NSW Police have been ordered to pay NRL star Curtis Scott $100,000 after he was handcuffed, tasered and pepper sprayed by officers for sleeping under a tree.
The Canberra Raiders centre was intoxicated after a lengthy drinking session on January 27 and fell asleep in Sydney's Moore Park on his way home.
He was originally charged with a litany of offences including assaulting an officer, but after police body cam footage was released the case against Scott fell apart.
Magistrate Jennifer Giles was scathing of the officer's heavy-handed conduct that almost derailed the 22-year-old's promising career.
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Canberra Raiders NRL player Curtis Scott leaves the Downing Centre Court in Sydney on Wednesday, September 9
Canberra Raiders centre Curtis Scott (pictured), 22, was tasered and pepper sprayed by police who found him asleep under a tree in Sydney's Moore Park following Australia Day celebrations on January 27
'I genuinely think Mr Scott might have been safer if he wandered onto the roadway and been hit by a car,' Ms Giles told the court, the Daily Telegraph reported.
'He would have at least still been free to use his hands, been upright and conscious and would have got an ambulance much quicker than he did with these police.
'He wouldn't have been blinded for 20 minutes and wouldn't have been electrocuted while lying on the ground.'
The rugby league player can be heard crying out in agony after being pepper sprayed and tasered by police who tried to move him.
One officer can be heard telling Scott that being pepper sprayed is 'not that bad' and laughs.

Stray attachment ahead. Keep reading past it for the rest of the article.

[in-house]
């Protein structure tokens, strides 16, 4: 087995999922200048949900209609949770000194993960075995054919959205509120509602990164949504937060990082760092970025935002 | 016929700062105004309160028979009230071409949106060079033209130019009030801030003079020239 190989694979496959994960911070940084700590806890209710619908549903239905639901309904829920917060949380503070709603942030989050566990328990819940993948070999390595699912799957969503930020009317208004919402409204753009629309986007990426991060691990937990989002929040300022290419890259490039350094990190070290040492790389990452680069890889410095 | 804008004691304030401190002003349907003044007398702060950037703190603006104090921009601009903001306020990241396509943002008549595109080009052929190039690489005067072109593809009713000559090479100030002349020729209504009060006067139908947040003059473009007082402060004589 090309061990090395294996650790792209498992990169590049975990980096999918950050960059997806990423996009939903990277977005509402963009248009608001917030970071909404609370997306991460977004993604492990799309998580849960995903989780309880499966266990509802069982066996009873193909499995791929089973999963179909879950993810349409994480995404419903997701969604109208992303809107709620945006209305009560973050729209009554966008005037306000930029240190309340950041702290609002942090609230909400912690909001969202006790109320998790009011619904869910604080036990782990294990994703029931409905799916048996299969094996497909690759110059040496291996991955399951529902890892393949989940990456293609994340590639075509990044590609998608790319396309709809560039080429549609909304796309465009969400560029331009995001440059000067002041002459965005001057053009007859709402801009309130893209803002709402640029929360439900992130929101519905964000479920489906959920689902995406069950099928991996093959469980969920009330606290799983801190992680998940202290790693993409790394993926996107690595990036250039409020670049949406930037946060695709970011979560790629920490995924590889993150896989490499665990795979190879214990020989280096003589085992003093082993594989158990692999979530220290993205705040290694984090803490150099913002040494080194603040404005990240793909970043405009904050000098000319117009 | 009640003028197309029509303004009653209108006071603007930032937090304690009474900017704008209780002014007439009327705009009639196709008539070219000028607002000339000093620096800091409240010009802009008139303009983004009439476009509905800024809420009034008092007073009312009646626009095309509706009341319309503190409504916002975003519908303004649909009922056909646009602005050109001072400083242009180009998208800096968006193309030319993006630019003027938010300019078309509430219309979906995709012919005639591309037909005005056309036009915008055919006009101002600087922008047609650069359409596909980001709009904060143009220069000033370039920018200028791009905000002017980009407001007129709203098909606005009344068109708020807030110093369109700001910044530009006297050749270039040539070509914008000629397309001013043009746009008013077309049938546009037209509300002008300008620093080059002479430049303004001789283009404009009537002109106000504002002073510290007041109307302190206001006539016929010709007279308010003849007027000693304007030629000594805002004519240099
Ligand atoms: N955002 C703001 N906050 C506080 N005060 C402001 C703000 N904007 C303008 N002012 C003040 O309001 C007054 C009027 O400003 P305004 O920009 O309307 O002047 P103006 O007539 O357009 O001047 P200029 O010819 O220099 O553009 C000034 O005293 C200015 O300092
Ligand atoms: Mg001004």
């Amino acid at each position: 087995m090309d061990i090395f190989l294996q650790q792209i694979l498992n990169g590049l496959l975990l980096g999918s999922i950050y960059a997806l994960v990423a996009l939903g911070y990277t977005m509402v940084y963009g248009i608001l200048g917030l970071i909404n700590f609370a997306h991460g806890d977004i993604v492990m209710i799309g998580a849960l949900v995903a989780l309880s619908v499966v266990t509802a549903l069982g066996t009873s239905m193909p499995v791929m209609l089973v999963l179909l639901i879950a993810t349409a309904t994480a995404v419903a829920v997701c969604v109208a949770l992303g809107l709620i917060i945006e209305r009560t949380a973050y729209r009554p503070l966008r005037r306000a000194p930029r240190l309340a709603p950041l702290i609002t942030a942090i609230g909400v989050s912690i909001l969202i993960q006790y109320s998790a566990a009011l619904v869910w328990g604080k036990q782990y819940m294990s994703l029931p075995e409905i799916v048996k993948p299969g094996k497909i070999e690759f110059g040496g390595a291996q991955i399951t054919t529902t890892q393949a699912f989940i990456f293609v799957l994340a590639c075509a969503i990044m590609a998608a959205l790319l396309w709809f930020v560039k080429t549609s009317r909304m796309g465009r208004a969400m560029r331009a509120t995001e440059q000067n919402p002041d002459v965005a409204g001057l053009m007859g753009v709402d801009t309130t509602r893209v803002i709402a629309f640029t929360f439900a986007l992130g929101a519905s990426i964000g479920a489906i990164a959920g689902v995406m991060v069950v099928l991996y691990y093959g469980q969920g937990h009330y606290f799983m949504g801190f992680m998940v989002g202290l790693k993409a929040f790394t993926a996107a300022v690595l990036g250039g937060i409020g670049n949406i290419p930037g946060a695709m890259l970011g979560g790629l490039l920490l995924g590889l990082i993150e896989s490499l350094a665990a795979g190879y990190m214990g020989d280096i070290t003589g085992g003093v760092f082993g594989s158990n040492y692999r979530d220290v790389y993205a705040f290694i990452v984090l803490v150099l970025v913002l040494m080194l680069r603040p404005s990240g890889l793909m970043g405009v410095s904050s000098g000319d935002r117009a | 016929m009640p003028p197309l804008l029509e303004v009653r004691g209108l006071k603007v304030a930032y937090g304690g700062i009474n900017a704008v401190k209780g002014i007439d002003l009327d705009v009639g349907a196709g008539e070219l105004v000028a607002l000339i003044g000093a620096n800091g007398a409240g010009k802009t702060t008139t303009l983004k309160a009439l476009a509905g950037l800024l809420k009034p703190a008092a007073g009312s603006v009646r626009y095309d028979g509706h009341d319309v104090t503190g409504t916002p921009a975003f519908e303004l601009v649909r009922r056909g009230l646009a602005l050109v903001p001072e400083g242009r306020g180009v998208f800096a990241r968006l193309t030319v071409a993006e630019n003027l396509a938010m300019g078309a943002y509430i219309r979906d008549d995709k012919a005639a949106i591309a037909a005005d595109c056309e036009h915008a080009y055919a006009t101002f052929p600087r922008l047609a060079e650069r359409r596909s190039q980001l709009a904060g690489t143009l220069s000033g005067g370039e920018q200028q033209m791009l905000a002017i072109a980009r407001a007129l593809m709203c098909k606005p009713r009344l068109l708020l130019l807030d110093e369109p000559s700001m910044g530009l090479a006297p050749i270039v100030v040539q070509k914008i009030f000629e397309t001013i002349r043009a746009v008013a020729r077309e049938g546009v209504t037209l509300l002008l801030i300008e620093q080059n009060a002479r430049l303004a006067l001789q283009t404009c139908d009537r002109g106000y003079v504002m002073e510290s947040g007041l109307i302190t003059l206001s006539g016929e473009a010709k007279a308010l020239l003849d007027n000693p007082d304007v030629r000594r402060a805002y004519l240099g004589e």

Ms Giles told the Downing Centre Court the charges brought by police had no real prospects of success and should never have been before the court.
Police were forced to withdraw five charges after camera footage was played to the court.
One of the allegations amounted to the footballer 'dreaminly' waving the officer's arms away as they were trying to wake the him, Ms Giles ruled.
Another glaring issue with the prosecution's case was that Scott was asleep when they arrested him and at no point did officers tell the young athlete he was under arrest.
Two minor charges for offensive behavior were also dismissed by the court with no conviction recorded.
The ruling comes just days after NSW Police Commissioner Mick Fuller told 2GB radio, he was sympathetic to police who turn up to deal with 'drunken idiots' every night.
'There were minutes and minutes where they were attempting to move him peacefully,' Mr Fuller said.
'The other option is this — you put a baton under each of his arms, you squeeze it down and you put him in the back of the truck, now that is no less painful than being sprayed.'
The harrowing public ordeal has taken a heavy toll on the mental state of Scott, who is now preparing to play finals football in one week's time.
'I'd never assault a police officer and that was probably the hardest thing, sitting on that for nine months - knowing you haven't done what they've said - and you've got the whole world coming down on your shoulders,' Scott previously told Seven News.
'Everybody on your back, making out that you're some monster, a cop basher. In the back of my mind, I knew if one of these charges stuck I'd be digging holes for the rest of my life.
'In myself I'm bitter, I'm bitter that everyone kind of just took their side and did not consider my side of the story.'
Despite the 'nightmare' at the hands of officers, Scott holds no ill will towards police and said they have 'the toughest job in the world'.
Ms Giles ruled that due to the unlawful arrest, police must pay Scott's entire $100,792.30 legal bill.
'I'd never assault a police officer and that was probably the hardest thing, sitting on that for nine months,' Scott said